Here we go again but now it’s real. Best way to carry R5?

JPAZ

If only I knew what I was doing.....
CR Pro
Sep 8, 2012
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To cut to the chase, I really did in my back this time. So, I am looking long and hard at carrying options yet again. I’ve done pretty well with BR straps with or without a backpack that uses a good waist belt (puts the weight on my hips) so I can bring other glass. Now, I think I will need to consider a Spider or other holster to get the weight of the body and lens (for example an R5 + RF 100-200) off my shoulder, too yet still have flexibility to use my kit. I know everybody has a system they like. I do also. But carrying on my shoulders has become more of an issue. I‘ve considered moving back to the M series but do love what I can do with the R5 sensor too much to do that. I've even considered an m2/3 to lighten the load. But, I don’t want to give up my R5 unless there is no choice. So, without flame or critique, anybody have any ideas for me? I hope that hanging my MILC and lens from my waist will sufficiently relieve by lumbar spine. Anyone have any experience?

Ah, the "golden years." They are a lot different than the golden hours of light, aren't they. Thanks, everyone.

JPAZ
 
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snappy604

EOS RP
CR Pro
Jan 25, 2017
617
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wouldn't mind a bit of advice on this as well. I haven't found a good solution and do find more and more that it's painful to carry a lot of lenses / camera and do long hikes. Used to have a black rapid over shoulder but the plastic bits were cheap and broke within months.
 

neuroanatomist

I post too Much on Here!!
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Jul 21, 2010
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My normal carry method is a BlackRapid strap. I've had a different experience from @snappy604 – the only problem I've had is that my first strap started to get a frayed edge after about 2 years of use. I emailed BR, they sent me out a new strap at no charge. For years I used the BR strap with the lug attached to a Kirk 1" clamp for easy connection to the RRS plates on my camera bodies and lenses (to move the attachment point for balance or remove for tripod use). I recently switched to the BlackRapid QD strap for my main carry because the newer RRS plates all have that attachment hole, and it's robust and low profile. They don't have a left-handed version of the QD strap, so I kept my original one with the Kirk clamp, which is fine because I only use that with my 600/4L IS II (and the RRS foot on the lens is too old to have a QD socket anyway).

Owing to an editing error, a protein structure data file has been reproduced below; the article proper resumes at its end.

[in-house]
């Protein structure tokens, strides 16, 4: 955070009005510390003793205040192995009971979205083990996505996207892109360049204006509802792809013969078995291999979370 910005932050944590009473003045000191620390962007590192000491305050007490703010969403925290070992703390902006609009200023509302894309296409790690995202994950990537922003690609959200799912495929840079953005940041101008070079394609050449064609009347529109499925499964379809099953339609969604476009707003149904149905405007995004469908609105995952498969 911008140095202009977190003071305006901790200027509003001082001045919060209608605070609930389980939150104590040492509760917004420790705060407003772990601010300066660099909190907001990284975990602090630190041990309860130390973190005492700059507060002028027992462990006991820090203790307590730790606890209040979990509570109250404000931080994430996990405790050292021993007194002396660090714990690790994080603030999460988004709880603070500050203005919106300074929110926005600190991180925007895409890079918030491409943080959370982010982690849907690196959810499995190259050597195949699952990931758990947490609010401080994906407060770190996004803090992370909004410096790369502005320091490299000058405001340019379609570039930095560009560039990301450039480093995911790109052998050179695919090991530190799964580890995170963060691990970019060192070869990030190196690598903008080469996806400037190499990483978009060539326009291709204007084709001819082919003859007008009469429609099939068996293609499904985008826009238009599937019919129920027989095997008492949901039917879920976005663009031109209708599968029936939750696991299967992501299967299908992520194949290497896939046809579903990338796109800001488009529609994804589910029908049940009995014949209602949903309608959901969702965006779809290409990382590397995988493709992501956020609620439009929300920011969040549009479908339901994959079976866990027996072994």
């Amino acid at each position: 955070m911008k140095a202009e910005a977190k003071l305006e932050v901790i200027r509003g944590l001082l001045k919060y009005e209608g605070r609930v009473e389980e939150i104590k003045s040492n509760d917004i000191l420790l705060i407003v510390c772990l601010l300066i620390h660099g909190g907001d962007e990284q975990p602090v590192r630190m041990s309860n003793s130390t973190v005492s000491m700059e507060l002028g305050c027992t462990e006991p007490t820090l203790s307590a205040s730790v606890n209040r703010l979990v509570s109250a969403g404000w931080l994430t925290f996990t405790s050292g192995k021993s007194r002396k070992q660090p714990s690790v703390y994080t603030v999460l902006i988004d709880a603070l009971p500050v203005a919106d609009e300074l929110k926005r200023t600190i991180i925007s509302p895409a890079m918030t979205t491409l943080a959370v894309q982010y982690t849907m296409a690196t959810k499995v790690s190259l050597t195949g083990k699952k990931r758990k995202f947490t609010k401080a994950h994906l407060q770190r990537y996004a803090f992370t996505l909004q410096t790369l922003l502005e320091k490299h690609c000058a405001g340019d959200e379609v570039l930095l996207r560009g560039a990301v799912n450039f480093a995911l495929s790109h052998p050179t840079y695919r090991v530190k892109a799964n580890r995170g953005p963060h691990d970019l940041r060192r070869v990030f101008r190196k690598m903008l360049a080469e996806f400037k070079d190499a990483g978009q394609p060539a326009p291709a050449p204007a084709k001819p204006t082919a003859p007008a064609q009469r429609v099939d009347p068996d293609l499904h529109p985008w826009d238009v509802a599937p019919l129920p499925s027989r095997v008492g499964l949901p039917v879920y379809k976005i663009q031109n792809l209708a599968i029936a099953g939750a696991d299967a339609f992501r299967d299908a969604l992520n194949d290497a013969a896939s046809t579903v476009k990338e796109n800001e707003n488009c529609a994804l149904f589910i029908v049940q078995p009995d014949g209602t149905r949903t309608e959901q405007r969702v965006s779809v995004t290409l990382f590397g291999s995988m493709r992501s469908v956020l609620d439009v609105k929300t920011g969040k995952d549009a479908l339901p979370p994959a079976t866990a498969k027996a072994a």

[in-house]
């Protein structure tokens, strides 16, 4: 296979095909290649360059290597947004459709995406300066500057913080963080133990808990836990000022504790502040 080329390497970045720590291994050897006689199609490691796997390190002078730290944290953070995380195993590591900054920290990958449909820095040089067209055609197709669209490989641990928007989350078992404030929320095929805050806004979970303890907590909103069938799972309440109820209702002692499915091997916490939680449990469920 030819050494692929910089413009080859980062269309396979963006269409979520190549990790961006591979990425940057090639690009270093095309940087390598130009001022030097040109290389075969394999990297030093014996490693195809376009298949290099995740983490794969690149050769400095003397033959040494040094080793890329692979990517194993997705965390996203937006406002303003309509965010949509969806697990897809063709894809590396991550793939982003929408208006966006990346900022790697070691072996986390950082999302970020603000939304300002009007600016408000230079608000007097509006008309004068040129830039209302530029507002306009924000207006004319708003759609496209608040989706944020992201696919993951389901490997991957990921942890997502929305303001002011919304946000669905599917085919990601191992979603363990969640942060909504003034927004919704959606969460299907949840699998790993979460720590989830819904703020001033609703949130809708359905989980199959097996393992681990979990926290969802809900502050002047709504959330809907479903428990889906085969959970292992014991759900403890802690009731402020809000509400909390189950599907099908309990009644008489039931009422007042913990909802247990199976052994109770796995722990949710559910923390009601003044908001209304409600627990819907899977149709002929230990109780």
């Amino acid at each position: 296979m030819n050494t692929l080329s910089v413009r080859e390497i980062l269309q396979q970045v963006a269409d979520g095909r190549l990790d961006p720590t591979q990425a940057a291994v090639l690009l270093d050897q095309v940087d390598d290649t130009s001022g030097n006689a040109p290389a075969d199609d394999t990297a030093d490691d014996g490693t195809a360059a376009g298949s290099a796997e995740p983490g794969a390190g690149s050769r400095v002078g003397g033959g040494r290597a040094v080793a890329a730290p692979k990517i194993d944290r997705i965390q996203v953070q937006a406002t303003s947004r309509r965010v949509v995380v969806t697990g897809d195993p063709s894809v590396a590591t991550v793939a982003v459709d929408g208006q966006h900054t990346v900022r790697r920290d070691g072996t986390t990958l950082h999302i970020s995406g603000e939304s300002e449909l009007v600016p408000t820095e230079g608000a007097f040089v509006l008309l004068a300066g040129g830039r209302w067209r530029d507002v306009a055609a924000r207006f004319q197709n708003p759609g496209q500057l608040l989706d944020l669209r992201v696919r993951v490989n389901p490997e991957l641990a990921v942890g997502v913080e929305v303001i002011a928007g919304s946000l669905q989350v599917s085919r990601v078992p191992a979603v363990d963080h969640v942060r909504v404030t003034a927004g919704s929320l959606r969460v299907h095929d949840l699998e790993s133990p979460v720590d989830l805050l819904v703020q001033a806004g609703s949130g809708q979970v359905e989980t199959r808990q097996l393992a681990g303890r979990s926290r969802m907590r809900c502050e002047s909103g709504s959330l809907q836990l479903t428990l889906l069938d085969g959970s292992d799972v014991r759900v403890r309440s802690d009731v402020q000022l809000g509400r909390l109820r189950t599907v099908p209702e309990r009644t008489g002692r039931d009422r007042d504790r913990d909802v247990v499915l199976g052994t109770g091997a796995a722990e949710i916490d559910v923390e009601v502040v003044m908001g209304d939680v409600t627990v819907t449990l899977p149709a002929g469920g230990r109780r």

But none of that is relevant to @JPAZ as the shoulder is not the place...

I have and occasionally use a Spider Holster setup. I bought it when my kids were younger and needed frequent carrying, so I wanted both hands free and nothing dangling. I did not go with the full strap setup, but rather bought the SpiderPro LowePro Belt Adapter Kit to use with my LowePro Deluxe Technical Belt. Spider still has a belt adapter kit (dropped 'LowePro' from the name), LowePro discontinued the belt I have in favor of the ProTactic Utility Belt (which is a lot like their old Light Utility Belt that I also have). Rather than the regular Spider plate (they now have a DSLR and a smaller MILC plate), I use their Arca-Swiss Clamp (they now have a V2 version). Same as with the BR strap, the clamp lets me hang the camera by the body plate with a smaller lens or by the lens foot on a collared lens.

The LowePro belts (all of them) have multiple loops for their strap system. I have a bunch of LowePro lens cases of varying sizes so I can easily carry an extra lens or two, and holders for a water bottle and phone. I also have a Maglite-type holder that is perfect for carrying my RRS monopod/tilt head on the belt.
 
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Del Paso

M3 Singlestroke
CR Pro
Aug 9, 2018
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I have been using a Peak Design clip from the time they were sold, one part on the backpack's shoulder strap, the other one mounted on the camera's tripod thread . Till now, no issues at all, not even with my favorite combo, 5DIV plus EF 100-400. Very safe and quick access to the camera, and the weight is on the hips (withe the right backpack, of course).
Without backpack, I used PD's widest shoulder straps, they offer kind of a sliding feature. I just can't get used to BR straps.
Another idea would be to use an Optech harness (weight on TWO shoulders), for one or two cameras.
 
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JPAZ

If only I knew what I was doing.....